Turkish Prime Minister Ahmet Davutoglu has handed his formal resignation to the president after Turkey's ruling party lost its parliamentary majority for the first time in 13 years. The Justice and Development Party, or AKP, suffered a blow in Sunday's general election and will have to seek a coalition partner among smaller parties.
The prime minister met with President Recep Tayyip Erdogan Tuesday in Ankara to hand in his resignation. An official statement said the president accepted Davutoglu's resignation, and that the prime minister will stay in the post until a new government is formed. The Turkish president did not speak publicly.
"It has been two days. I believe the ticking clock has passed two days as we speak. This is an important evaluation. We are not used to this. Turks are not used to this. Our president speaks frequently and his speeches are always broadcast on live TV. We have fallen into an abyss," said Deniz Zeyrek, editor of Hurriyet newspaper.
Prime Minister Davutoglu will try to form a coalition government; the right-wing Nationalist Movement Party (MHP) is seen as a possible partner. The negotiations may not be easy. The party's leadership already has criticized Erdogan's ambitions for an executive presidency, contrary to Turkey's constitution. Some of the president's former allies have criticized his pre-election statements promoting the party he helped found in 2001.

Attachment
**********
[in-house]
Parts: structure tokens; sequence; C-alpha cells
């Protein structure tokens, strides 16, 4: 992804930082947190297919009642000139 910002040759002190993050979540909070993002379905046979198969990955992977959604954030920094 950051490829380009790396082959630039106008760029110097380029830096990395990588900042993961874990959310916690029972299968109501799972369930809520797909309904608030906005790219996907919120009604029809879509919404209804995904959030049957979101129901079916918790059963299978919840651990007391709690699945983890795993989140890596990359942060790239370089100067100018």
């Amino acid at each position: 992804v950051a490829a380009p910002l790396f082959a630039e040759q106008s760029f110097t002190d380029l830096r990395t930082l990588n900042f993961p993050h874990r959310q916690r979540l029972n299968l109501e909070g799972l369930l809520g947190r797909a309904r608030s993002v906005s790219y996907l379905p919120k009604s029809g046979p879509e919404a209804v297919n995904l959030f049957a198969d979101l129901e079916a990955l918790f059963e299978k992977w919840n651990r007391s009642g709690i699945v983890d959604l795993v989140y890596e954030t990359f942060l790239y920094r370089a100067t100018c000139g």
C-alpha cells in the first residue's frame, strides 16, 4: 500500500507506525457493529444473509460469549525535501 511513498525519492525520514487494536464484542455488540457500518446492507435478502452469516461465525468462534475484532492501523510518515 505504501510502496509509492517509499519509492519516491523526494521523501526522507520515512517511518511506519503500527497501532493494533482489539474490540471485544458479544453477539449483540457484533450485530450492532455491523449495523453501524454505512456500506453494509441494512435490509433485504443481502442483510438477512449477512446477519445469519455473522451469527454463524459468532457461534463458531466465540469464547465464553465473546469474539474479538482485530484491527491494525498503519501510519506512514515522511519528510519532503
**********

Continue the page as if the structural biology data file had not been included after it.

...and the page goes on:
"The constitution stresses impartiality. The oath that the president takes also stresses impartiality. Therefore, some of the voters reacted against the president's brazen support for one party and rhetoric against other parties," said Abdullatif Sener, a founding member of the AKP and a former friend of Erdogan.
Opposition leaders who now could enter the government in a coalition have made clear they will not tolerate Erdogan's interference.
The United States said Tuesday it is looking forward to working with Turkey's next government.
"Turkey is a NATO ally of the United States, and we're committed to continuing our close political, economic and security cooperation," said White House spokesman Josh Earnest.
The United States has praised Turkey's efforts to block the flow of foreign fighters crossing its borders to join Islamic State in Iraq and Syria, but is urging Ankara to do more.